Every summer, hundreds of thousands of tons of watermelons are transformed in garbage because they aren’t good enough for marketplace. A new research says that the juice extracted from these watermelons could be used to the biofuel production.
According to the researchers, the watermelon juice could be used as a “diluent, supplemental feedstock, and nitrogen supplement” with other biofuel crops or it can be fermented and used directly. This juice could serve an economic and health purpose in that capacity as well if it is used as a supplement to other crops. From watermelons could be produced the L-arginine (an amino acid that is critical for the production of nitric oxide) and neutraceuticals lycopene (found to be important to prostrate health). After all these the waste juice can be used for ethanol production.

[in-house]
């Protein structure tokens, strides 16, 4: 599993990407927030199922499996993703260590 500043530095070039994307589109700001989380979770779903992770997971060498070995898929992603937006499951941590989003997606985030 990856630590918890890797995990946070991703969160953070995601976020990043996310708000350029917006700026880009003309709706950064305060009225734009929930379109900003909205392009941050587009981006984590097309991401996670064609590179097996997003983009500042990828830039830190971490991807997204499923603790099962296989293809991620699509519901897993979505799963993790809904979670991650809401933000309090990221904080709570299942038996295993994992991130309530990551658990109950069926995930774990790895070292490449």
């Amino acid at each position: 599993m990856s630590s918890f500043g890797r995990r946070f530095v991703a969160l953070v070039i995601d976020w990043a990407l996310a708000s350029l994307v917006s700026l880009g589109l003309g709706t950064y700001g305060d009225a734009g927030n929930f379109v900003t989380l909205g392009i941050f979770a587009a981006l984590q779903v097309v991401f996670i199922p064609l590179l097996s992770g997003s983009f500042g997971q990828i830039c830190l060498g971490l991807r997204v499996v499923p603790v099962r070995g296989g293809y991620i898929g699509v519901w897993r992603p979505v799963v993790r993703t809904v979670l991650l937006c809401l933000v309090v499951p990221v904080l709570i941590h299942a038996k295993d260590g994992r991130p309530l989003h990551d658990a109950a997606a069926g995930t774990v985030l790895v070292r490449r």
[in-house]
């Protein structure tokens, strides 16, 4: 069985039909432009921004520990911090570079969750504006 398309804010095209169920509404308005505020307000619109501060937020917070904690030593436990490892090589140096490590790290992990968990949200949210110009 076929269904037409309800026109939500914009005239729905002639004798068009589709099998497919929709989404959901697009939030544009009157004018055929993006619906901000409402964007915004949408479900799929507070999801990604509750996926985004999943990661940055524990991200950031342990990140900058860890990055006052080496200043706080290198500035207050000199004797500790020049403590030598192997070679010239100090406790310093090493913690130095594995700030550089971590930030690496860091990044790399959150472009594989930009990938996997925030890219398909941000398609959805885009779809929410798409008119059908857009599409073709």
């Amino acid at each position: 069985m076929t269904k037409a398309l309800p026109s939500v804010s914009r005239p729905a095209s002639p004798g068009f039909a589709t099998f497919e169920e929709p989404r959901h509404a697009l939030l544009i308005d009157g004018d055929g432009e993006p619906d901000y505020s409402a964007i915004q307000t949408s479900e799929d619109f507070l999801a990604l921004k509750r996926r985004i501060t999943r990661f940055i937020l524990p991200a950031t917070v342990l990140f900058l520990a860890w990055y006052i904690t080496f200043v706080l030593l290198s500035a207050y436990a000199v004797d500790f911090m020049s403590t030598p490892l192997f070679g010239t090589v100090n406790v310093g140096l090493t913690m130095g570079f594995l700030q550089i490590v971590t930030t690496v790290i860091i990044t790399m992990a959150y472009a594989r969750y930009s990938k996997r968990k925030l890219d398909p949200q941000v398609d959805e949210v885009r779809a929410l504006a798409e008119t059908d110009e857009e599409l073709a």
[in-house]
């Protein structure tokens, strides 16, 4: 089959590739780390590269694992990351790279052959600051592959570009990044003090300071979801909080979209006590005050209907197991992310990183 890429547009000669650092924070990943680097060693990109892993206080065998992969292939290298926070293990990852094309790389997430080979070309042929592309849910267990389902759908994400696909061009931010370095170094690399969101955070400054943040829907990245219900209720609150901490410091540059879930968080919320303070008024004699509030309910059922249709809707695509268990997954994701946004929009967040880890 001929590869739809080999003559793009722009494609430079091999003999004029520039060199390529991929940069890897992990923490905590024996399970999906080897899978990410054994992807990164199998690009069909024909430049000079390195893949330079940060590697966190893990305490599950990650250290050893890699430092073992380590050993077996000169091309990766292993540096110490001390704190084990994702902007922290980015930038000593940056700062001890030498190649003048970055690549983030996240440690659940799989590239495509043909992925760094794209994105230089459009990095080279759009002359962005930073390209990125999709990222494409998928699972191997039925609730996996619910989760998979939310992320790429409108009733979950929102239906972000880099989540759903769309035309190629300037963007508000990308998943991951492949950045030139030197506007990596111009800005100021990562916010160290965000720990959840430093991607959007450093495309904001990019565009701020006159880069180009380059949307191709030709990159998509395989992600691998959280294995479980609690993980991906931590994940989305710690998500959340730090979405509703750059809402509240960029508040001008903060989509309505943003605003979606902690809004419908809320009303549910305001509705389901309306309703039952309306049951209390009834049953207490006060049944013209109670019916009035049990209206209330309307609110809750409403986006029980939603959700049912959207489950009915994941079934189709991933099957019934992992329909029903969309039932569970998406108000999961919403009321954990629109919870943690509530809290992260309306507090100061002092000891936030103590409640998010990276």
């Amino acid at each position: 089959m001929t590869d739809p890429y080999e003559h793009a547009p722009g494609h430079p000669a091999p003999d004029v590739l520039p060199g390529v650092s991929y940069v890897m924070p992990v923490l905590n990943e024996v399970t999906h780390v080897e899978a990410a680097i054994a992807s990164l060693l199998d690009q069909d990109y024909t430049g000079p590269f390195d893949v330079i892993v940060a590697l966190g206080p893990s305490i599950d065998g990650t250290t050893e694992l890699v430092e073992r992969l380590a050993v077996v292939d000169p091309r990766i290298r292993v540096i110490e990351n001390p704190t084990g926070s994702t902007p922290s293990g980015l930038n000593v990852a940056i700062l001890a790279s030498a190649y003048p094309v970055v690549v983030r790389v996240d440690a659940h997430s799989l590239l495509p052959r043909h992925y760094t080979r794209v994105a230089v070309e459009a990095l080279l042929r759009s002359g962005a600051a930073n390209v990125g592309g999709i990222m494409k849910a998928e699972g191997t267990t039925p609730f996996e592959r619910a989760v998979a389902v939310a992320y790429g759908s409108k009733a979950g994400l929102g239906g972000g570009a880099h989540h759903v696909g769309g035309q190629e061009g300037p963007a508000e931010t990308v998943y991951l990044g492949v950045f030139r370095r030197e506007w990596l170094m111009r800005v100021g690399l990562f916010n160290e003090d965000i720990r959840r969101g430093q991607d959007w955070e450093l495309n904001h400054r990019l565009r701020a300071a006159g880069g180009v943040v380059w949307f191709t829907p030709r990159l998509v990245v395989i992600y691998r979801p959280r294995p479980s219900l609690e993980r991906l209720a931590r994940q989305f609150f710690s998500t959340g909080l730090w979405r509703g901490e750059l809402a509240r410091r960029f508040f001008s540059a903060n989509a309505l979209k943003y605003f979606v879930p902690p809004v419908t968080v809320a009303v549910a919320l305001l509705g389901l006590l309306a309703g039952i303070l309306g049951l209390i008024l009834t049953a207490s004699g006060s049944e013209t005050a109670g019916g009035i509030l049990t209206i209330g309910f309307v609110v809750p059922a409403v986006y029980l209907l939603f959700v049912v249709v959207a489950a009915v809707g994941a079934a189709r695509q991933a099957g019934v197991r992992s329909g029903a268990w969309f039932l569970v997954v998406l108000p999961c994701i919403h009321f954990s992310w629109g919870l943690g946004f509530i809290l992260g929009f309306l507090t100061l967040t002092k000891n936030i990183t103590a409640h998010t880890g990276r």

Every year 20% of the annual watermelon crop doesn’t go to market due to bad spots, imperfections, or weird shapes. The researchers claims that they could be very useful as a renewable energy source. “The results of this investigation indicate that watermelon juice as a source of readily fermentable sugars represents a heretofore untapped feedstock for ethanol biofuel production. The 8.4 t/ha of unmarketable watermelons left in the field at harvest would produce about 220 L/ha of ethanol for on-farm use or as an additional revenue stream for the grower.”
Watermelon juice contains about 35 umol/ml of free amino acid, and bout 10% directly fermentable sugars which can be fermented to produce biofuel.